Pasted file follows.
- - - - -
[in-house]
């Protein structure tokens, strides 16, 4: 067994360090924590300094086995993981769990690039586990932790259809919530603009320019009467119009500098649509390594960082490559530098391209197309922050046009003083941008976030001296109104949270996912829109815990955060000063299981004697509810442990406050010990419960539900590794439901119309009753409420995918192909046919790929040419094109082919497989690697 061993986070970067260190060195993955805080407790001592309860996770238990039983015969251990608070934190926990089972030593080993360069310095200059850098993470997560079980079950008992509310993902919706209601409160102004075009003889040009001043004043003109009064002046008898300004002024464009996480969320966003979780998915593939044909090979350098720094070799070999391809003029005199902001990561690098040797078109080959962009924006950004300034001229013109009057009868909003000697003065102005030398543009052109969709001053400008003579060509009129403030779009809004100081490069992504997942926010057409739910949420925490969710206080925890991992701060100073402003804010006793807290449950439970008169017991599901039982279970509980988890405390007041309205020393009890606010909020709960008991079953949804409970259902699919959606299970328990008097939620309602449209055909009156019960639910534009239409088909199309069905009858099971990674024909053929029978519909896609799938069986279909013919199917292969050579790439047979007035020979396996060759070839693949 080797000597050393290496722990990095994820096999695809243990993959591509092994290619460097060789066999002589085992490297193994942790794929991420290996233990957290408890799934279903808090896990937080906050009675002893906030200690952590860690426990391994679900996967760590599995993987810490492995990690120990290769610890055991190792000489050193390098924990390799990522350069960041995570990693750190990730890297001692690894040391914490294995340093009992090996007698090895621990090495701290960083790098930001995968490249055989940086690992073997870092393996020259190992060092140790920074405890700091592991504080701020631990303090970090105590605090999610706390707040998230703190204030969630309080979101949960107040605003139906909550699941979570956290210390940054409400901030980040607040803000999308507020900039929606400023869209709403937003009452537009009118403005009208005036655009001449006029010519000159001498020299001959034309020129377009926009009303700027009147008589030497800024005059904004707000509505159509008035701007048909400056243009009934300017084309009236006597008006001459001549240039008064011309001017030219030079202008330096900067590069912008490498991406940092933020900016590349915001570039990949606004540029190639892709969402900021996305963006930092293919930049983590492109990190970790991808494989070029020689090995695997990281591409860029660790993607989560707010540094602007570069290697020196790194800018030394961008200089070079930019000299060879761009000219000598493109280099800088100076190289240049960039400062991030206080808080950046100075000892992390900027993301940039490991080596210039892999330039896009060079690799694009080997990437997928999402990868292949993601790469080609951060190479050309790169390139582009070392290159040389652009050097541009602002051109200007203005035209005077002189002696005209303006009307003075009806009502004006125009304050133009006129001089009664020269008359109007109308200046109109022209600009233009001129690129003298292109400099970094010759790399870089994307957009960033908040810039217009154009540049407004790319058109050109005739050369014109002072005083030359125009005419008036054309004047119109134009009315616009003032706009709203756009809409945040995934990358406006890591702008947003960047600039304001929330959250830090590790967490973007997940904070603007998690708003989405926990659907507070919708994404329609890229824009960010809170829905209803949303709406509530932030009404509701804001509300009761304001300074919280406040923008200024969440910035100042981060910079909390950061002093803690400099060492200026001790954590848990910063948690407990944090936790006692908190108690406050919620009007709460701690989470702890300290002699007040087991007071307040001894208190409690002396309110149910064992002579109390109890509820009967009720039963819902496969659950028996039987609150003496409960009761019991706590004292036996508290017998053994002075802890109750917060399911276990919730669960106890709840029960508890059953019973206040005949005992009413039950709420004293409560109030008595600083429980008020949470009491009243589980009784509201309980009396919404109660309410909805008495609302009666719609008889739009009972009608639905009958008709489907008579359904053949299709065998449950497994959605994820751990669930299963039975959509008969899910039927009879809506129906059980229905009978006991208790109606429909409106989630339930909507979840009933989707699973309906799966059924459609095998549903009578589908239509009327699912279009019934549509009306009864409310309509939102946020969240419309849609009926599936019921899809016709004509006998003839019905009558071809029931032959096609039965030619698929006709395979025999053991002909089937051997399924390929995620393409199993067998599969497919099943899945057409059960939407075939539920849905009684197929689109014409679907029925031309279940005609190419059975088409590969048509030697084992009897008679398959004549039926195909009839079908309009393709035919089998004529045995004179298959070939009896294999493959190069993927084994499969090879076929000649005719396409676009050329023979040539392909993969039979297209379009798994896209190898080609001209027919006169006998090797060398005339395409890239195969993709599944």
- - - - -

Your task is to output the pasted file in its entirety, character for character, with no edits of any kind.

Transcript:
[in-house]
């Protein structure tokens, strides 16, 4: 067994360090924590300094086995993981769990690039586990932790259809919530603009320019009467119009500098649509390594960082490559530098391209197309922050046009003083941008976030001296109104949270996912829109815990955060000063299981004697509810442990406050010990419960539900590794439901119309009753409420995918192909046919790929040419094109082919497989690697 061993986070970067260190060195993955805080407790001592309860996770238990039983015969251990608070934190926990089972030593080993360069310095200059850098993470997560079980079950008992509310993902919706209601409160102004075009003889040009001043004043003109009064002046008898300004002024464009996480969320966003979780998915593939044909090979350098720094070799070999391809003029005199902001990561690098040797078109080959962009924006950004300034001229013109009057009868909003000697003065102005030398543009052109969709001053400008003579060509009129403030779009809004100081490069992504997942926010057409739910949420925490969710206080925890991992701060100073402003804010006793807290449950439970008169017991599901039982279970509980988890405390007041309205020393009890606010909020709960008991079953949804409970259902699919959606299970328990008097939620309602449209055909009156019960639910534009239409088909199309069905009858099971990674024909053929029978519909896609799938069986279909013919199917292969050579790439047979007035020979396996060759070839693949 080797000597050393290496722990990095994820096999695809243990993959591509092994290619460097060789066999002589085992490297193994942790794929991420290996233990957290408890799934279903808090896990937080906050009675002893906030200690952590860690426990391994679900996967760590599995993987810490492995990690120990290769610890055991190792000489050193390098924990390799990522350069960041995570990693750190990730890297001692690894040391914490294995340093009992090996007698090895621990090495701290960083790098930001995968490249055989940086690992073997870092393996020259190992060092140790920074405890700091592991504080701020631990303090970090105590605090999610706390707040998230703190204030969630309080979101949960107040605003139906909550699941979570956290210390940054409400901030980040607040803000999308507020900039929606400023869209709403937003009452537009009118403005009208005036655009001449006029010519000159001498020299001959034309020129377009926009009303700027009147008589030497800024005059904004707000509505159509008035701007048909400056243009009934300017084309009236006597008006001459001549240039008064011309001017030219030079202008330096900067590069912008490498991406940092933020900016590349915001570039990949606004540029190639892709969402900021996305963006930092293919930049983590492109990190970790991808494989070029020689090995695997990281591409860029660790993607989560707010540094602007570069290697020196790194800018030394961008200089070079930019000299060879761009000219000598493109280099800088100076190289240049960039400062991030206080808080950046100075000892992390900027993301940039490991080596210039892999330039896009060079690799694009080997990437997928999402990868292949993601790469080609951060190479050309790169390139582009070392290159040389652009050097541009602002051109200007203005035209005077002189002696005209303006009307003075009806009502004006125009304050133009006129001089009664020269008359109007109308200046109109022209600009233009001129690129003298292109400099970094010759790399870089994307957009960033908040810039217009154009540049407004790319058109050109005739050369014109002072005083030359125009005419008036054309004047119109134009009315616009003032706009709203756009809409945040995934990358406006890591702008947003960047600039304001929330959250830090590790967490973007997940904070603007998690708003989405926990659907507070919708994404329609890229824009960010809170829905209803949303709406509530932030009404509701804001509300009761304001300074919280406040923008200024969440910035100042981060910079909390950061002093803690400099060492200026001790954590848990910063948690407990944090936790006692908190108690406050919620009007709460701690989470702890300290002699007040087991007071307040001894208190409690002396309110149910064992002579109390109890509820009967009720039963819902496969659950028996039987609150003496409960009761019991706590004292036996508290017998053994002075802890109750917060399911276990919730669960106890709840029960508890059953019973206040005949005992009413039950709420004293409560109030008595600083429980008020949470009491009243589980009784509201309980009396919404109660309410909805008495609302009666719609008889739009009972009608639905009958008709489907008579359904053949299709065998449950497994959605994820751990669930299963039975959509008969899910039927009879809506129906059980229905009978006991208790109606429909409106989630339930909507979840009933989707699973309906799966059924459609095998549903009578589908239509009327699912279009019934549509009306009864409310309509939102946020969240419309849609009926599936019921899809016709004509006998003839019905009558071809029931032959096609039965030619698929006709395979025999053991002909089937051997399924390929995620393409199993067998599969497919099943899945057409059960939407075939539920849905009684197929689109014409679907029925031309279940005609190419059975088409590969048509030697084992009897008679398959004549039926195909009839079908309009393709035919089998004529045995004179298959070939009896294999493959190069993927084994499969090879076929000649005719396409676009050329023979040539392909993969039979297209379009798994896209190898080609001209027919006169006998090797060398005339395409890239195969993709599944």